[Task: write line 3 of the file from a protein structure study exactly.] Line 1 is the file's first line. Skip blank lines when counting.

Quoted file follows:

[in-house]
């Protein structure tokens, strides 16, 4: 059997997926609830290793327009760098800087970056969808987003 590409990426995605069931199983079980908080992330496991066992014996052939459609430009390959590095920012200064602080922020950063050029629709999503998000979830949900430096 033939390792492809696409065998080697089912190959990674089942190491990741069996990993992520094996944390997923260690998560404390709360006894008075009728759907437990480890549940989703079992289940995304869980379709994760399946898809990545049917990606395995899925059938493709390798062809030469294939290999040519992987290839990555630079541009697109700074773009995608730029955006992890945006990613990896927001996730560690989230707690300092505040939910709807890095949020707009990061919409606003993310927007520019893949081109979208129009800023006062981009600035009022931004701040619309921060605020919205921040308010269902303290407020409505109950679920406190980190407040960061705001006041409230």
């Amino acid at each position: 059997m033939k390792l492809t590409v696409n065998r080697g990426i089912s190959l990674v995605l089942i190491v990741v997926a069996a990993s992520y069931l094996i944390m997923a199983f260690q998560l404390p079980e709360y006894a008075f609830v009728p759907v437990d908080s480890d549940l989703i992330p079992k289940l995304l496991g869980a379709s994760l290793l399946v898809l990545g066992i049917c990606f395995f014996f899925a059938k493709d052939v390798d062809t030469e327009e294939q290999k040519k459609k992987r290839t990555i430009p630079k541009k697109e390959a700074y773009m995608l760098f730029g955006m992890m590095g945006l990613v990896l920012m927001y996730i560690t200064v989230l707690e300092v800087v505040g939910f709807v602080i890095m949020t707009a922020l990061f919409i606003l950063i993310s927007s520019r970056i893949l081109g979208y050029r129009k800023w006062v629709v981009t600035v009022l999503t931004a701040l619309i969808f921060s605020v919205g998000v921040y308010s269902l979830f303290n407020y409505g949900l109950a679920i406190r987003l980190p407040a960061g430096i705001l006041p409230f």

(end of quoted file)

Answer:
């Amino acid at each position: 059997m033939k390792l492809t590409v696409n065998r080697g990426i089912s190959l990674v995605l089942i190491v990741v997926a069996a990993s992520y069931l094996i944390m997923a199983f260690q998560l404390p079980e709360y006894a008075f609830v009728p759907v437990d908080s480890d549940l989703i992330p079992k289940l995304l496991g869980a379709s994760l290793l399946v898809l990545g066992i049917c990606f395995f014996f899925a059938k493709d052939v390798d062809t030469e327009e294939q290999k040519k459609k992987r290839t990555i430009p630079k541009k697109e390959a700074y773009m995608l760098f730029g955006m992890m590095g945006l990613v990896l920012m927001y996730i560690t200064v989230l707690e300092v800087v505040g939910f709807v602080i890095m949020t707009a922020l990061f919409i606003l950063i993310s927007s520019r970056i893949l081109g979208y050029r129009k800023w006062v629709v981009t600035v009022l999503t931004a701040l619309i969808f921060s605020v919205g998000v921040y308010s269902l979830f303290n407020y409505g949900l109950a679920i406190r987003l980190p407040a960061g430096i705001l006041p409230f």